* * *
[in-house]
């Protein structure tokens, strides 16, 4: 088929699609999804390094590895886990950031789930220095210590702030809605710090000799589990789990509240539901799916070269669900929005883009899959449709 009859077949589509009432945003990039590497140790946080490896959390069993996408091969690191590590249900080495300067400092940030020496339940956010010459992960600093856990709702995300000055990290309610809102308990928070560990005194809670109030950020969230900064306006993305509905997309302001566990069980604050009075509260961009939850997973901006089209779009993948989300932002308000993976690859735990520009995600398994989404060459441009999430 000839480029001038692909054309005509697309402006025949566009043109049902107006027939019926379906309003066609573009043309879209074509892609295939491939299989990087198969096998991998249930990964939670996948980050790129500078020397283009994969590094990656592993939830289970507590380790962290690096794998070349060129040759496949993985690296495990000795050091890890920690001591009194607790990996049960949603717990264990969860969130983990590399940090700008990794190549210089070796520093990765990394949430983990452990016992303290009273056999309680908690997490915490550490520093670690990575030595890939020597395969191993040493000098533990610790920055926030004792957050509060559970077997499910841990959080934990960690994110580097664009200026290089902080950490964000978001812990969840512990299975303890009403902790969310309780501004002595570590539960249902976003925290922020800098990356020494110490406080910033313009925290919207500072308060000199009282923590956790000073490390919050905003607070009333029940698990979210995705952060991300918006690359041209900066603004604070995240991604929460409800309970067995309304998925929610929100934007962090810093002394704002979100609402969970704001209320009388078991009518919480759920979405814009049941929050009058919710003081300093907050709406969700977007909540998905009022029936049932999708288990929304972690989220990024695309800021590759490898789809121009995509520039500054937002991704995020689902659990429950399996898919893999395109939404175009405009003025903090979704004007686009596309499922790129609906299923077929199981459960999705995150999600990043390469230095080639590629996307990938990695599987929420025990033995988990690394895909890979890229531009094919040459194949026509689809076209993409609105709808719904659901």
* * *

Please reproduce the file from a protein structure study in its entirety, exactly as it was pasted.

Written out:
[in-house]
């Protein structure tokens, strides 16, 4: 088929699609999804390094590895886990950031789930220095210590702030809605710090000799589990789990509240539901799916070269669900929005883009899959449709 009859077949589509009432945003990039590497140790946080490896959390069993996408091969690191590590249900080495300067400092940030020496339940956010010459992960600093856990709702995300000055990290309610809102308990928070560990005194809670109030950020969230900064306006993305509905997309302001566990069980604050009075509260961009939850997973901006089209779009993948989300932002308000993976690859735990520009995600398994989404060459441009999430 000839480029001038692909054309005509697309402006025949566009043109049902107006027939019926379906309003066609573009043309879209074509892609295939491939299989990087198969096998991998249930990964939670996948980050790129500078020397283009994969590094990656592993939830289970507590380790962290690096794998070349060129040759496949993985690296495990000795050091890890920690001591009194607790990996049960949603717990264990969860969130983990590399940090700008990794190549210089070796520093990765990394949430983990452990016992303290009273056999309680908690997490915490550490520093670690990575030595890939020597395969191993040493000098533990610790920055926030004792957050509060559970077997499910841990959080934990960690994110580097664009200026290089902080950490964000978001812990969840512990299975303890009403902790969310309780501004002595570590539960249902976003925290922020800098990356020494110490406080910033313009925290919207500072308060000199009282923590956790000073490390919050905003607070009333029940698990979210995705952060991300918006690359041209900066603004604070995240991604929460409800309970067995309304998925929610929100934007962090810093002394704002979100609402969970704001209320009388078991009518919480759920979405814009049941929050009058919710003081300093907050709406969700977007909540998905009022029936049932999708288990929304972690989220990024695309800021590759490898789809121009995509520039500054937002991704995020689902659990429950399996898919893999395109939404175009405009003025903090979704004007686009596309499922790129609906299923077929199981459960999705995150999600990043390469230095080639590629996307990938990695599987929420025990033995988990690394895909890979890229531009094919040459194949026509689809076209993409609105709808719904659901």